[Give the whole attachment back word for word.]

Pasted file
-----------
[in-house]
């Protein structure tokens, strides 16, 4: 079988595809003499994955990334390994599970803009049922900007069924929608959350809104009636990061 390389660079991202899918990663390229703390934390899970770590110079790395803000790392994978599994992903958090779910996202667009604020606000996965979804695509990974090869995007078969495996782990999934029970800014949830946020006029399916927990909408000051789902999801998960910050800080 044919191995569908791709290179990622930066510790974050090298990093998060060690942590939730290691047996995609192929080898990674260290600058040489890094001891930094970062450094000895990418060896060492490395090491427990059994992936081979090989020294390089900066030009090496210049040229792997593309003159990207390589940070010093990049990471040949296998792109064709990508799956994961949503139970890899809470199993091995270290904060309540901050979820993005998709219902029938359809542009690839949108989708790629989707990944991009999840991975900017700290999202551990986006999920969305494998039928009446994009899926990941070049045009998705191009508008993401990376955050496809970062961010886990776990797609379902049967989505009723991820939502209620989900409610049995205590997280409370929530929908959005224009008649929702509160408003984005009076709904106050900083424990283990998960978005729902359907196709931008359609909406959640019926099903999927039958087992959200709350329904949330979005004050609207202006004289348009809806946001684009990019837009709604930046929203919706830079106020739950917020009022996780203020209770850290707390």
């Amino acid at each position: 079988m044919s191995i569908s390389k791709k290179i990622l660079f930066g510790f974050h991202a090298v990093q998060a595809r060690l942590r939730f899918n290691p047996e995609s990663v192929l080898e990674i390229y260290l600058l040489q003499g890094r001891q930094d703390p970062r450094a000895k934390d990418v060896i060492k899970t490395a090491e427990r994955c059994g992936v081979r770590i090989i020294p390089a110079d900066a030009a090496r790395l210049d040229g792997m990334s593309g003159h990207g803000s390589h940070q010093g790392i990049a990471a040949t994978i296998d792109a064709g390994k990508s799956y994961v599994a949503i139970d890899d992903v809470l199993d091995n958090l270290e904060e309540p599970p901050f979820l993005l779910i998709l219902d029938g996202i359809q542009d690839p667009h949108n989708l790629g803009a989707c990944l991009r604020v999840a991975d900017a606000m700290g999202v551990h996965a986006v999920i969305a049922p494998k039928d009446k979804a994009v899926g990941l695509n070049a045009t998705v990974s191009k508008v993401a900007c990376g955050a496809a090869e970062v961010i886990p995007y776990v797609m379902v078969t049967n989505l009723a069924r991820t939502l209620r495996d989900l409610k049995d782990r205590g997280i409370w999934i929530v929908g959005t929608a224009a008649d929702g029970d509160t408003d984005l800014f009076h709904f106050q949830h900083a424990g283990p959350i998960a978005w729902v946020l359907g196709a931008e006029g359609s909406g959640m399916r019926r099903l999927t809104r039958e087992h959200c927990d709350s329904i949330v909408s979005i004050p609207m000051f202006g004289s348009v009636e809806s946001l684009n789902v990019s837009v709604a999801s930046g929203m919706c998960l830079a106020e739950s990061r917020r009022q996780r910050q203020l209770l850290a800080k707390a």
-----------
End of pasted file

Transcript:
[in-house]
């Protein structure tokens, strides 16, 4: 079988595809003499994955990334390994599970803009049922900007069924929608959350809104009636990061 390389660079991202899918990663390229703390934390899970770590110079790395803000790392994978599994992903958090779910996202667009604020606000996965979804695509990974090869995007078969495996782990999934029970800014949830946020006029399916927990909408000051789902999801998960910050800080 044919191995569908791709290179990622930066510790974050090298990093998060060690942590939730290691047996995609192929080898990674260290600058040489890094001891930094970062450094000895990418060896060492490395090491427990059994992936081979090989020294390089900066030009090496210049040229792997593309003159990207390589940070010093990049990471040949296998792109064709990508799956994961949503139970890899809470199993091995270290904060309540901050979820993005998709219902029938359809542009690839949108989708790629989707990944991009999840991975900017700290999202551990986006999920969305494998039928009446994009899926990941070049045009998705191009508008993401990376955050496809970062961010886990776990797609379902049967989505009723991820939502209620989900409610049995205590997280409370929530929908959005224009008649929702509160408003984005009076709904106050900083424990283990998960978005729902359907196709931008359609909406959640019926099903999927039958087992959200709350329904949330979005004050609207202006004289348009809806946001684009990019837009709604930046929203919706830079106020739950917020009022996780203020209770850290707390």
């Amino acid at each position: 079988m044919s191995i569908s390389k791709k290179i990622l660079f930066g510790f974050h991202a090298v990093q998060a595809r060690l942590r939730f899918n290691p047996e995609s990663v192929l080898e990674i390229y260290l600058l040489q003499g890094r001891q930094d703390p970062r450094a000895k934390d990418v060896i060492k899970t490395a090491e427990r994955c059994g992936v081979r770590i090989i020294p390089a110079d900066a030009a090496r790395l210049d040229g792997m990334s593309g003159h990207g803000s390589h940070q010093g790392i990049a990471a040949t994978i296998d792109a064709g390994k990508s799956y994961v599994a949503i139970d890899d992903v809470l199993d091995n958090l270290e904060e309540p599970p901050f979820l993005l779910i998709l219902d029938g996202i359809q542009d690839p667009h949108n989708l790629g803009a989707c990944l991009r604020v999840a991975d900017a606000m700290g999202v551990h996965a986006v999920i969305a049922p494998k039928d009446k979804a994009v899926g990941l695509n070049a045009t998705v990974s191009k508008v993401a900007c990376g955050a496809a090869e970062v961010i886990p995007y776990v797609m379902v078969t049967n989505l009723a069924r991820t939502l209620r495996d989900l409610k049995d782990r205590g997280i409370w999934i929530v929908g959005t929608a224009a008649d929702g029970d509160t408003d984005l800014f009076h709904f106050q949830h900083a424990g283990p959350i998960a978005w729902v946020l359907g196709a931008e006029g359609s909406g959640m399916r019926r099903l999927t809104r039958e087992h959200c927990d709350s329904i949330v909408s979005i004050p609207m000051f202006g004289s348009v009636e809806s946001l684009n789902v990019s837009v709604a999801s930046g929203m919706c998960l830079a106020e739950s990061r917020r009022q996780r910050q203020l209770l850290a800080k707390a």